is not brand new and I have heard of a few with pentaprisms
    with deteriorating silvering. The viewfinder image is increasingly
    yellow and dim as this occurs. The pentaprism can be resilvered
    or replaced. Good luck. A blah blah blah to make sure all of the
    above gets in!
     
  3. Joan

    <p>

    The SL is a very fine camera - probably the finest Leica ever made
    (together with the original Leicaflex and the SL2). The 50mm
    Summicron is a very fine performer. The Elmarit is essentially still
    made today and is a fine portrait lens. If you are interested in
    photography at all I would keep them as they just do not make cameras
    like this today - it fits virtually all current Leica-R lenses, which
    are (arguably) the finest set of reflex 35mm lenses, optically
    speaking, in existance.

    <p>

    The SL was popular and a lot of them were made, also the reflexes are
    not nearly so much in demand by collectors as the rangefinder Leicas.
    As result the SL is not worth a great deal by Leica standards - I
    suggest $300-400. The Summicron is worth about $250+ I would say as
    again they are reasonably common. The Elmarit is also probably about
    the same, may be a bit more. The current camera model equivalent is
    the R6.2 which is $1400 or so second hand. The only real disadvantage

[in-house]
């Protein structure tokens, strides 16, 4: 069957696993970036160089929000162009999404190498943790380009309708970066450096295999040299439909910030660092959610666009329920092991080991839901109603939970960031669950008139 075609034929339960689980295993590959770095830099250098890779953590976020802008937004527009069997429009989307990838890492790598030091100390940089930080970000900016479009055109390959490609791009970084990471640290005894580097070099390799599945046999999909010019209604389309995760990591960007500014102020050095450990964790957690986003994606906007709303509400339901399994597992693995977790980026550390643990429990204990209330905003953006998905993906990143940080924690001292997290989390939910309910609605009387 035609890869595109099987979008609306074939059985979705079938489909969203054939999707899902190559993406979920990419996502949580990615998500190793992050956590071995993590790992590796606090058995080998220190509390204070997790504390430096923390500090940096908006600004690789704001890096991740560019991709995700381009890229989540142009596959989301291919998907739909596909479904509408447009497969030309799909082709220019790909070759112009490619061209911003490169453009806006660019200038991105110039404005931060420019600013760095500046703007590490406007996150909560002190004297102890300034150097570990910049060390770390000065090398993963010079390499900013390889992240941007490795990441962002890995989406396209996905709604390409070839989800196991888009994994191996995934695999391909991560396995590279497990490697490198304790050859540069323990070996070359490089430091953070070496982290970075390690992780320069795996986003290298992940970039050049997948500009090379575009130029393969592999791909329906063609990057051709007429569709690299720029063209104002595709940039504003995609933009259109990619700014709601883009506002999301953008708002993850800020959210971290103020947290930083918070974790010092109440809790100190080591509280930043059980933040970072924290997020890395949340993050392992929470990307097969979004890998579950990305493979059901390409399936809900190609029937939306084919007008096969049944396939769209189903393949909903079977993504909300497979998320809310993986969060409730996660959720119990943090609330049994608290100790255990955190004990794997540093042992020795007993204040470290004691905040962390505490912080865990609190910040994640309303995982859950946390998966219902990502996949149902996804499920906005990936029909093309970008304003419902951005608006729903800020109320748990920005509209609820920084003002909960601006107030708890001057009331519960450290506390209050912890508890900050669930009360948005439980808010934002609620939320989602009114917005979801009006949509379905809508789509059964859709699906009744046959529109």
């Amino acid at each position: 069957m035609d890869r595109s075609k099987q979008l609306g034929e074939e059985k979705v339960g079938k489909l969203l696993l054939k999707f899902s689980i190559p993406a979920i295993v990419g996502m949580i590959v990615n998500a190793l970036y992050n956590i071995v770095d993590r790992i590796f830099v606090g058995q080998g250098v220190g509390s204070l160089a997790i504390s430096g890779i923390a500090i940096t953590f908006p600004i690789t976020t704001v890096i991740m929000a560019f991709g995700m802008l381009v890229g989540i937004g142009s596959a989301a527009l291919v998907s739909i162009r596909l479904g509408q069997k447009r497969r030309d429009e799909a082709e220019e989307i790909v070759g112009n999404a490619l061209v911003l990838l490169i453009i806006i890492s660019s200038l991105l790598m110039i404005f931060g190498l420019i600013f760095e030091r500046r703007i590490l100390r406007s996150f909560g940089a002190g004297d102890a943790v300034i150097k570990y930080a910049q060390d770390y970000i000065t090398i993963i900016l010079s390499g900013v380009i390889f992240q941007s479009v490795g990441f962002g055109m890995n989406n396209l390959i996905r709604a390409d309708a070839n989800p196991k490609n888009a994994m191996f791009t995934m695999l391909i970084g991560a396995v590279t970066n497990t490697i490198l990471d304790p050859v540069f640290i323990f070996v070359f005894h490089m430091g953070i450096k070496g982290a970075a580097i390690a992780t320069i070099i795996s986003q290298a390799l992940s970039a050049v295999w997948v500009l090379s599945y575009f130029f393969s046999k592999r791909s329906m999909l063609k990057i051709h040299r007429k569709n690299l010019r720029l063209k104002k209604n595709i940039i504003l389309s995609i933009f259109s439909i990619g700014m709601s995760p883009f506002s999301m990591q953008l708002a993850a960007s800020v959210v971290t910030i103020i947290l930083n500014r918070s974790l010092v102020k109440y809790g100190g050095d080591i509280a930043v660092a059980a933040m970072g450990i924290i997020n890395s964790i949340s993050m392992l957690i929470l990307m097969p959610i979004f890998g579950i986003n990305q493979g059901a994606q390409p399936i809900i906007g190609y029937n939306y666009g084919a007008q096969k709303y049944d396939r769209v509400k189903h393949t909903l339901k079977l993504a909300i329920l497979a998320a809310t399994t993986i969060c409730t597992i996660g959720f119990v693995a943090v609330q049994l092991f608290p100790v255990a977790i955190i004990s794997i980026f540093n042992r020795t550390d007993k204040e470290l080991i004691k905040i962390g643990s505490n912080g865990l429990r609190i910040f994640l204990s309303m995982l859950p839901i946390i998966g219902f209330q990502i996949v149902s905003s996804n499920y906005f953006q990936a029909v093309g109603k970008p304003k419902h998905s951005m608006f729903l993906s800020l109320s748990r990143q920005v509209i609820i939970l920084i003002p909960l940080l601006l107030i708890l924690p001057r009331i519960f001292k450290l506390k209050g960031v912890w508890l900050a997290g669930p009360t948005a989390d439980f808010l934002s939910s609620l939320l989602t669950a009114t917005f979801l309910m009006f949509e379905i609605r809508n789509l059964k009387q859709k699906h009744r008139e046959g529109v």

of the SL is that its meter is not very sensitive in low light. The
    next model the SL2 reectified this and this one is very sought after
    costing about the same at the R6.2.

    <p>

    You have a marvellous camera with a screen that is still better than
    the R6.2 in terms of brightness in my opinion. Is it 'better' than
    the R6.2 - not really as the R6 has a more useful meter, but I still
    have my SL and use it as a second camera all the time. After all a
    camera is 'just' a box to hold a lens so the Leicaflex is a beautiful
    box that will last for years with no attention. It does lack all the
    electronic everything that most modern cameras have, but in my case
    this increases its value to a keen phptographer. If you are
    interested in photography I would keep and treasure it. If not, try
    and get it to a good home. You need to speak to a knowleadgable
    photographer who knows something about cameras, otherwise there will
    be balnk incomprehension from the average Canon/Nikon etc owner.
     
  4. Joan

    <p>

    The SL is a very fine camera - probably the finest Leica ever made